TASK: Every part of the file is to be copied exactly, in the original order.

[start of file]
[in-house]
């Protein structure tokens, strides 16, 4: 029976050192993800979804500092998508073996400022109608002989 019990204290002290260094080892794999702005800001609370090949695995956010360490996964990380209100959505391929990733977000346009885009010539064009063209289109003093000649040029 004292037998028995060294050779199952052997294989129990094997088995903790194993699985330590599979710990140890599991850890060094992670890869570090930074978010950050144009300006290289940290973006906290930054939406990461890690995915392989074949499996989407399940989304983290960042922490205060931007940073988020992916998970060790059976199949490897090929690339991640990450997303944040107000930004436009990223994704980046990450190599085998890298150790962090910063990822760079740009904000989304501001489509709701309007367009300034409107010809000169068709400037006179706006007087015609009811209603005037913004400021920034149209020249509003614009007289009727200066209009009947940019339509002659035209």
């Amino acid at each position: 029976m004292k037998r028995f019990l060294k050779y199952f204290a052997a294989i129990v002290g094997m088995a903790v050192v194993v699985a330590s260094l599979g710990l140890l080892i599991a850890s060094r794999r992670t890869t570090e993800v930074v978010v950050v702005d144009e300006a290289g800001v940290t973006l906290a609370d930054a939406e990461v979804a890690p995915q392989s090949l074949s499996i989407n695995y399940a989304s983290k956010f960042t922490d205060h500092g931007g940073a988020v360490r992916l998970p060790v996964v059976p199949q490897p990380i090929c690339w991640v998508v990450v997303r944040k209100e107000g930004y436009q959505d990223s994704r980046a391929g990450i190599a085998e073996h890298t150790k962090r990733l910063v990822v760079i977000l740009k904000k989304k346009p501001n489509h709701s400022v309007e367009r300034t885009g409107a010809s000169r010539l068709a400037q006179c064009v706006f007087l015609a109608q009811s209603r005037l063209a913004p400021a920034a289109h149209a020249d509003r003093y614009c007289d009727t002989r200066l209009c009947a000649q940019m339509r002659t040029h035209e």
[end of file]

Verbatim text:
[in-house]
């Protein structure tokens, strides 16, 4: 029976050192993800979804500092998508073996400022109608002989 019990204290002290260094080892794999702005800001609370090949695995956010360490996964990380209100959505391929990733977000346009885009010539064009063209289109003093000649040029 004292037998028995060294050779199952052997294989129990094997088995903790194993699985330590599979710990140890599991850890060094992670890869570090930074978010950050144009300006290289940290973006906290930054939406990461890690995915392989074949499996989407399940989304983290960042922490205060931007940073988020992916998970060790059976199949490897090929690339991640990450997303944040107000930004436009990223994704980046990450190599085998890298150790962090910063990822760079740009904000989304501001489509709701309007367009300034409107010809000169068709400037006179706006007087015609009811209603005037913004400021920034149209020249509003614009007289009727200066209009009947940019339509002659035209």
């Amino acid at each position: 029976m004292k037998r028995f019990l060294k050779y199952f204290a052997a294989i129990v002290g094997m088995a903790v050192v194993v699985a330590s260094l599979g710990l140890l080892i599991a850890s060094r794999r992670t890869t570090e993800v930074v978010v950050v702005d144009e300006a290289g800001v940290t973006l906290a609370d930054a939406e990461v979804a890690p995915q392989s090949l074949s499996i989407n695995y399940a989304s983290k956010f960042t922490d205060h500092g931007g940073a988020v360490r992916l998970p060790v996964v059976p199949q490897p990380i090929c690339w991640v998508v990450v997303r944040k209100e107000g930004y436009q959505d990223s994704r980046a391929g990450i190599a085998e073996h890298t150790k962090r990733l910063v990822v760079i977000l740009k904000k989304k346009p501001n489509h709701s400022v309007e367009r300034t885009g409107a010809s000169r010539l068709a400037q006179c064009v706006f007087l015609a109608q009811s209603r005037l063209a913004p400021a920034a289109h149209a020249d509003r003093y614009c007289d009727t002989r200066l209009c009947a000649q940019m339509r002659t040029h035209e």